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Charlotte Staerck of The Handbag Clinic on Handbag Designer 101 Podcast Every Tuesday



Emily Blumenthal

Host

00:00

Hi and welcome to the Handbag Designer 101 podcast with your host, emily Blumenthal, handbag designer expert and handbag fairy godmother, where we cover everything about handbags from making, marketing, designing and talking to handbag designers and industry experts about what it takes to make a successful handbag. From Charlotte Sturck to Handbag Designer 101, the podcast. Charlotte, you are co-founder and CEO of the Handbag Clinic, the only place to go in the UK for everything handbag before, during and after. Can I be correct to assume? Yeah, that's a good summary. Yes, it is the full life cycle of the handbag within the UK. I am so stoked to have this conversation just because what you've accomplished, being such an early adopter to the life cycle of a handbag Like I just want to dive right in, because right now, the ecosystem of where handbags is at it must feel really good that you were able to capitalize on it before people realized that they want to get their hands on used, labeled brand bags. So do you want to just dive right into the origin story? That is Charlotte. Yeah, of course. 

Charlotte Staerck

Guest

01:22

So, yes, handbag Clinic as we know it today has been operating since 2015. Prior to that, it was an offshoot from another business that still makes our products that we use in our clinic today. So it went from kind of being people who were requesting sofas to be fixed would request for the handbags to be fixed, and then that was sort of too artisans. And then I joined the business to take it into where we are today, which was retail stores, a large clinic where we have 15 artisans now and we work on hundreds and hundreds of bags every single month and in the UK we have the largest collection of pre-owned handbags available to shop on next day service. It's pre-owned. That feels like brand new and, yes, very much I was. People used to ask why did you do that with old bags? Or what do you do with old bags Before they knew? Because you knew yeah, exactly, we knew, and I mean I sold bags from being 16 on eBay. 

Emily Blumenthal

Host

02:24

So how did that all start? I mean 16,. Were you a labels girl? Were you like? You know? Where did that love for high fashion handbags come from? Because it always has to come from someone. 

Charlotte Staerck

Guest

02:38

I honestly don't know. I am the only person in my family like this and I just always like nice things and I really liked handbags. When I was very young, I was given a embroidered handbag and it had a label inside, obviously, just from like. It would have been from sort of a market store or something. When I was about six or seven and I was getting teased in the playground for it, they were like why have you got a handbag to school? 

Emily Blumenthal

Host

03:05

Because you were wearing a school uniform that you made fabulous with a handbag. 

Charlotte Staerck

Guest

03:11

Exactly. I just looked it over my shoulder and said it's designer and walker. So you started it. Yeah, I've just always been obsessed with bags, but I couldn't really ever have afforded labels ever. It just wasn't, you know, in our reach at all. 

03:28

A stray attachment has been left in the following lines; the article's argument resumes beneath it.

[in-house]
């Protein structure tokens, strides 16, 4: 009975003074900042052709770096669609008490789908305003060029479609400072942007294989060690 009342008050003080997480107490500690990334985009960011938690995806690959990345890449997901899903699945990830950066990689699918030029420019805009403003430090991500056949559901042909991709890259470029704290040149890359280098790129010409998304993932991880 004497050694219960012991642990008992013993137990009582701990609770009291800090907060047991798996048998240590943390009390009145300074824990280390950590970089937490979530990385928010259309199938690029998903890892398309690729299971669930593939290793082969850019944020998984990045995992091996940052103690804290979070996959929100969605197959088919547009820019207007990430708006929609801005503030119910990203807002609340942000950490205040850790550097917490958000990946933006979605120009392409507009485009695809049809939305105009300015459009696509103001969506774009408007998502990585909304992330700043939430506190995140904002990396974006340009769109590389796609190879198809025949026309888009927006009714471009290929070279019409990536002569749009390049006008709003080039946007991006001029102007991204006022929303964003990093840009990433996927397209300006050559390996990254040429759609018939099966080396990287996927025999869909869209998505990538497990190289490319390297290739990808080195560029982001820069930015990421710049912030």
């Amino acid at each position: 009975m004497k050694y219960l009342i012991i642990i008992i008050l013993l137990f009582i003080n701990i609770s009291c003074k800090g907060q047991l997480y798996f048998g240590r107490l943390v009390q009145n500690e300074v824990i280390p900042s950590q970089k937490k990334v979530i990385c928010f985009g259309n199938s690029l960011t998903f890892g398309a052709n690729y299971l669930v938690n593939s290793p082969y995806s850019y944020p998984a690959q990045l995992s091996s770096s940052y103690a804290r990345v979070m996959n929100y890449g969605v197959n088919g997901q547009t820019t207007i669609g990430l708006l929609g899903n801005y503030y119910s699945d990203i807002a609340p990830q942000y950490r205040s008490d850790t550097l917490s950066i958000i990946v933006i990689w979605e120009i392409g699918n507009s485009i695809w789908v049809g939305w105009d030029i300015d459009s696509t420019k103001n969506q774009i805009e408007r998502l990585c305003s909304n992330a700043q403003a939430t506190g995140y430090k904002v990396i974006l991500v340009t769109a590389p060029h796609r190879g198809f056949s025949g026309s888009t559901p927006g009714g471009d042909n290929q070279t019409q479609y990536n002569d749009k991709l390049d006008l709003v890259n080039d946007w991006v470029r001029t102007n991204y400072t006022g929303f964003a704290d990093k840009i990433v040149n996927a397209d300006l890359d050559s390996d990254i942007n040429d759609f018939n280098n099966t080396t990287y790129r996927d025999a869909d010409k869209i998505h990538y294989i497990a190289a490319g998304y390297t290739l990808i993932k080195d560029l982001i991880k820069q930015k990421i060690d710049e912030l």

But what I did was I started working as soon as I could start working and I saved up with my first, the first money that I got in that I'd earned from a part-time job as a retail assistant, and I walked straight over and bought a DKNY handbag, and then I managed to buy another one, and then I sold those on eBay and then I would sell at buy bags and I'd worked my way up what I call the handbag ladder. 

03:57

So I would buy, you know, luella and DKNY, and then I worked my way up to a Muldry bag, which in the UK is you know, was used for it. It's the pinnacle, yeah, and now I own a mess. So you know I've finally the ladder to the top. You created the ladder, yeah, exactly. So it really just came out of a need for me to do that, because it was the only way I could see myself getting hold of these bags that I wanted so desperately, and then, obviously, in time it became part of. You know, once I launched this professionally, the sustainability impact just became bigger and bigger and bigger, and then the world caught up to us really. 

Emily Blumenthal

Host

04:36

Can I ask you something, because this is like I am so digging this Were you one of those girls that had a backpack and a fancy bag for school? No, how? 

Charlotte Staerck

Guest

04:46

would you carry your bags? I would figure it out, I would not. Would you like? 

Emily Blumenthal

Host

04:50

hold your bags at a principal and a fancy bag, because God forbid you be seen with like a backpack, like how clever that. So you were one of those Like you'd rather slap your stuff. 

Charlotte Staerck

Guest

05:01

I think it was just it was more. For me it was like a fashion country thing, not as much of a sort of a play that. It was just like that's what how I wanted to be viewed with this nice handbag and I don't know, I've just I probably did commit the card Nelson of an overloading handbags with school books and things, and there's lots of times that I'd spill water bottles inside and things, which are all things that I'm back to licking six now, which kind of where the adoption of the business, like the growth of the business, came from. Because I would kind of before I committed full, wholeheartedly in 2015, and was like let's you know, go for this fall, I would say, you know, I had this problem with a handbag. What can we do? How can we fix this? Is this something that we could work on and help to create those products and services before we kind of launched them out fully as well, because I'm a customer of handbags like everybody else.